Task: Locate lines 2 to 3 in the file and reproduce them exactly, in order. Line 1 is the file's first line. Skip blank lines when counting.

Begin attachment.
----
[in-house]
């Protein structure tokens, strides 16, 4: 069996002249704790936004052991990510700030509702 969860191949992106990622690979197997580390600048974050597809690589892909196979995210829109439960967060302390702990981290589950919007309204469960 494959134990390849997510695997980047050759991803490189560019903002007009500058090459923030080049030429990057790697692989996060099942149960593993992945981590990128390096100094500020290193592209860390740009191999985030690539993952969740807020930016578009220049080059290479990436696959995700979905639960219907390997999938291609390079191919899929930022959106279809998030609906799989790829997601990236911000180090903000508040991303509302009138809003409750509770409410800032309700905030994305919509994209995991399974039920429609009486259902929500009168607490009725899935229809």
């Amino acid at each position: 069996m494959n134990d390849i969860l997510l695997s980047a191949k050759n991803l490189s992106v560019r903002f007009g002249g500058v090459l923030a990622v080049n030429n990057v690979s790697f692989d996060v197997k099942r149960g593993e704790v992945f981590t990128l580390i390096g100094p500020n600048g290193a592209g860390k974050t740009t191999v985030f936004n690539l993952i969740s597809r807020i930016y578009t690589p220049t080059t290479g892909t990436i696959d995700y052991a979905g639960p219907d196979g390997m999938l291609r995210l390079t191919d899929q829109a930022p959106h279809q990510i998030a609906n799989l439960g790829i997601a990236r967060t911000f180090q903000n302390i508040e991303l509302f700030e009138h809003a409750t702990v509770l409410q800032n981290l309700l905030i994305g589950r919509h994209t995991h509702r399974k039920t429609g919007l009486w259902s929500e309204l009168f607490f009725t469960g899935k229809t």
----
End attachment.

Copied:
């Protein structure tokens, strides 16, 4: 069996002249704790936004052991990510700030509702 969860191949992106990622690979197997580390600048974050597809690589892909196979995210829109439960967060302390702990981290589950919007309204469960 494959134990390849997510695997980047050759991803490189560019903002007009500058090459923030080049030429990057790697692989996060099942149960593993992945981590990128390096100094500020290193592209860390740009191999985030690539993952969740807020930016578009220049080059290479990436696959995700979905639960219907390997999938291609390079191919899929930022959106279809998030609906799989790829997601990236911000180090903000508040991303509302009138809003409750509770409410800032309700905030994305919509994209995991399974039920429609009486259902929500009168607490009725899935229809």
């Amino acid at each position: 069996m494959n134990d390849i969860l997510l695997s980047a191949k050759n991803l490189s992106v560019r903002f007009g002249g500058v090459l923030a990622v080049n030429n990057v690979s790697f692989d996060v197997k099942r149960g593993e704790v992945f981590t990128l580390i390096g100094p500020n600048g290193a592209g860390k974050t740009t191999v985030f936004n690539l993952i969740s597809r807020i930016y578009t690589p220049t080059t290479g892909t990436i696959d995700y052991a979905g639960p219907d196979g390997m999938l291609r995210l390079t191919d899929q829109a930022p959106h279809q990510i998030a609906n799989l439960g790829i997601a990236r967060t911000f180090q903000n302390i508040e991303l509302f700030e009138h809003a409750t702990v509770l409410q800032n981290l309700l905030i994305g589950r919509h994209t995991h509702r399974k039920t429609g919007l009486w259902s929500e309204l009168f607490f009725t469960g899935k229809t």